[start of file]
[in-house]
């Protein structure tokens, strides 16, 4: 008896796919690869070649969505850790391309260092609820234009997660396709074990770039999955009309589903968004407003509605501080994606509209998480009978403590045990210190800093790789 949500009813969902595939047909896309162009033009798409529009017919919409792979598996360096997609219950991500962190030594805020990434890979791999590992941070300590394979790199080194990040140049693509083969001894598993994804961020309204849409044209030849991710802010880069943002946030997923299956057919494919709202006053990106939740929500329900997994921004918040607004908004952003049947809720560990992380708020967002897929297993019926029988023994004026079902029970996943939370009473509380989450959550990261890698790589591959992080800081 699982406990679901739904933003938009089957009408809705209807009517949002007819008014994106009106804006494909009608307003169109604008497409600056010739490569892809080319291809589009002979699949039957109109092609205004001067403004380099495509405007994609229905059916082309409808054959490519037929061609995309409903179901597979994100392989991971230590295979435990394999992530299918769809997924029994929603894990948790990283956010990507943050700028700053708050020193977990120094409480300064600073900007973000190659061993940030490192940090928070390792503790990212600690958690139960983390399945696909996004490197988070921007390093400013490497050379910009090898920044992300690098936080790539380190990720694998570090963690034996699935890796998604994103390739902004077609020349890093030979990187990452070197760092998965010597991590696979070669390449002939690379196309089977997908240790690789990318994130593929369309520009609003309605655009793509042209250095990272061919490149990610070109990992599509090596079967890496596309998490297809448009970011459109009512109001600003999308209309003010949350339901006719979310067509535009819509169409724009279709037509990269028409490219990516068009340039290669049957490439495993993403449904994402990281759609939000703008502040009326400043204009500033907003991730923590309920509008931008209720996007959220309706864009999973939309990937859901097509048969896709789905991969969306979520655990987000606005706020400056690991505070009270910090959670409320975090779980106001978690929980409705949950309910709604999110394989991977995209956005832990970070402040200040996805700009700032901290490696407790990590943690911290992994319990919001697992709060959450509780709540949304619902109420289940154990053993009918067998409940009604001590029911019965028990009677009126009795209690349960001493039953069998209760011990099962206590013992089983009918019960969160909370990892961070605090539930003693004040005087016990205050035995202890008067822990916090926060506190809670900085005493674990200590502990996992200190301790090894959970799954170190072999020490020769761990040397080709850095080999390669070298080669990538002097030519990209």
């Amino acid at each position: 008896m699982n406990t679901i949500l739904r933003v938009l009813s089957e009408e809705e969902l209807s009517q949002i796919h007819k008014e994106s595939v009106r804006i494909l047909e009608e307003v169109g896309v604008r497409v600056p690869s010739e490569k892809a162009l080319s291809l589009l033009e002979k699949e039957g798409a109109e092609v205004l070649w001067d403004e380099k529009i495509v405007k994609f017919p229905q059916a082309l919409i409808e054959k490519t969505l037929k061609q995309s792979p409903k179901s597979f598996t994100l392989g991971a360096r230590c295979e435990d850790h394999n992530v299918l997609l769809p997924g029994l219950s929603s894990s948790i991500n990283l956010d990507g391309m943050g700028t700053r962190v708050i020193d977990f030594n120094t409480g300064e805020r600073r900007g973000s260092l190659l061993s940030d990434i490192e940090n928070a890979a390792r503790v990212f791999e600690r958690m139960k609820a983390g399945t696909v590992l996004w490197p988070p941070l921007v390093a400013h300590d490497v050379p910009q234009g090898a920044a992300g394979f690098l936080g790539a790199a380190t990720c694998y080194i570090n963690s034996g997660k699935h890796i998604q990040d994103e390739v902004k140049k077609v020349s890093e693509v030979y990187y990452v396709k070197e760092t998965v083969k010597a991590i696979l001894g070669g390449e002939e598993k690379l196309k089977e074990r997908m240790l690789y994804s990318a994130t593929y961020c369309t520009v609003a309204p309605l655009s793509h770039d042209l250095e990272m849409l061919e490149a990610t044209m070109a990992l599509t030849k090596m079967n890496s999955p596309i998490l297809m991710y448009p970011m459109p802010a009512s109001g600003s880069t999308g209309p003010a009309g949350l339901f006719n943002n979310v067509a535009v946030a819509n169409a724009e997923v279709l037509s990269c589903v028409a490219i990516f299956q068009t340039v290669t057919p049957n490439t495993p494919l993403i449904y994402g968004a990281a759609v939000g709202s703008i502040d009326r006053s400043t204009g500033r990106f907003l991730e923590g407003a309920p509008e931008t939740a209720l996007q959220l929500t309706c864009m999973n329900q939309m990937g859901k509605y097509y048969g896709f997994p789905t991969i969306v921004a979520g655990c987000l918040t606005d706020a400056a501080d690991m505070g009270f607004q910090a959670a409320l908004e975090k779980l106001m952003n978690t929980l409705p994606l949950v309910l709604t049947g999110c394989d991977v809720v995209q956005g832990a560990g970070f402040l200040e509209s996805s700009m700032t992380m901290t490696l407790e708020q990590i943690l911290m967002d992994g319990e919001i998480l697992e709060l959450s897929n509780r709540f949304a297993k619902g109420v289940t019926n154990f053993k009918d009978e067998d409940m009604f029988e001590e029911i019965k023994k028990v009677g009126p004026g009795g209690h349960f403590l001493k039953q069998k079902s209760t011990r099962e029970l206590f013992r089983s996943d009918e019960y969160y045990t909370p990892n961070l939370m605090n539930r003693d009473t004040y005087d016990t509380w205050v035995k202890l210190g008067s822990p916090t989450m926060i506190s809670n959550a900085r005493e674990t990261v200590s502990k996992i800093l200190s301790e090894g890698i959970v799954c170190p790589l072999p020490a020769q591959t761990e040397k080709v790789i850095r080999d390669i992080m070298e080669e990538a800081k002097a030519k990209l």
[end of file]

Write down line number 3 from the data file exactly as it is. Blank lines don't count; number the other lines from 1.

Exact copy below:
């Amino acid at each position: 008896m699982n406990t679901i949500l739904r933003v938009l009813s089957e009408e809705e969902l209807s009517q949002i796919h007819k008014e994106s595939v009106r804006i494909l047909e009608e307003v169109g896309v604008r497409v600056p690869s010739e490569k892809a162009l080319s291809l589009l033009e002979k699949e039957g798409a109109e092609v205004l070649w001067d403004e380099k529009i495509v405007k994609f017919p229905q059916a082309l919409i409808e054959k490519t969505l037929k061609q995309s792979p409903k179901s597979f598996t994100l392989g991971a360096r230590c295979e435990d850790h394999n992530v299918l997609l769809p997924g029994l219950s929603s894990s948790i991500n990283l956010d990507g391309m943050g700028t700053r962190v708050i020193d977990f030594n120094t409480g300064e805020r600073r900007g973000s260092l190659l061993s940030d990434i490192e940090n928070a890979a390792r503790v990212f791999e600690r958690m139960k609820a983390g399945t696909v590992l996004w490197p988070p941070l921007v390093a400013h300590d490497v050379p910009q234009g090898a920044a992300g394979f690098l936080g790539a790199a380190t990720c694998y080194i570090n963690s034996g997660k699935h890796i998604q990040d994103e390739v902004k140049k077609v020349s890093e693509v030979y990187y990452v396709k070197e760092t998965v083969k010597a991590i696979l001894g070669g390449e002939e598993k690379l196309k089977e074990r997908m240790l690789y994804s990318a994130t593929y961020c369309t520009v609003a309204p309605l655009s793509h770039d042209l250095e990272m849409l061919e490149a990610t044209m070109a990992l599509t030849k090596m079967n890496s999955p596309i998490l297809m991710y448009p970011m459109p802010a009512s109001g600003s880069t999308g209309p003010a009309g949350l339901f006719n943002n979310v067509a535009v946030a819509n169409a724009e997923v279709l037509s990269c589903v028409a490219i990516f299956q068009t340039v290669t057919p049957n490439t495993p494919l993403i449904y994402g968004a990281a759609v939000g709202s703008i502040d009326r006053s400043t204009g500033r990106f907003l991730e923590g407003a309920p509008e931008t939740a209720l996007q959220l929500t309706c864009m999973n329900q939309m990937g859901k509605y097509y048969g896709f997994p789905t991969i969306v921004a979520g655990c987000l918040t606005d706020a400056a501080d690991m505070g009270f607004q910090a959670a409320l908004e975090k779980l106001m952003n978690t929980l409705p994606l949950v309910l709604t049947g999110c394989d991977v809720v995209q956005g832990a560990g970070f402040l200040e509209s996805s700009m700032t992380m901290t490696l407790e708020q990590i943690l911290m967002d992994g319990e919001i998480l697992e709060l959450s897929n509780r709540f949304a297993k619902g109420v289940t019926n154990f053993k009918d009978e067998d409940m009604f029988e001590e029911i019965k023994k028990v009677g009126p004026g009795g209690h349960f403590l001493k039953q069998k079902s209760t011990r099962e029970l206590f013992r089983s996943d009918e019960y969160y045990t909370p990892n961070l939370m605090n539930r003693d009473t004040y005087d016990t509380w205050v035995k202890l210190g008067s822990p916090t989450m926060i506190s809670n959550a900085r005493e674990t990261v200590s502990k996992i800093l200190s301790e090894g890698i959970v799954c170190p790589l072999p020490a020769q591959t761990e040397k080709v790789i850095r080999d390669i992080m070298e080669e990538a800081k002097a030519k990209l």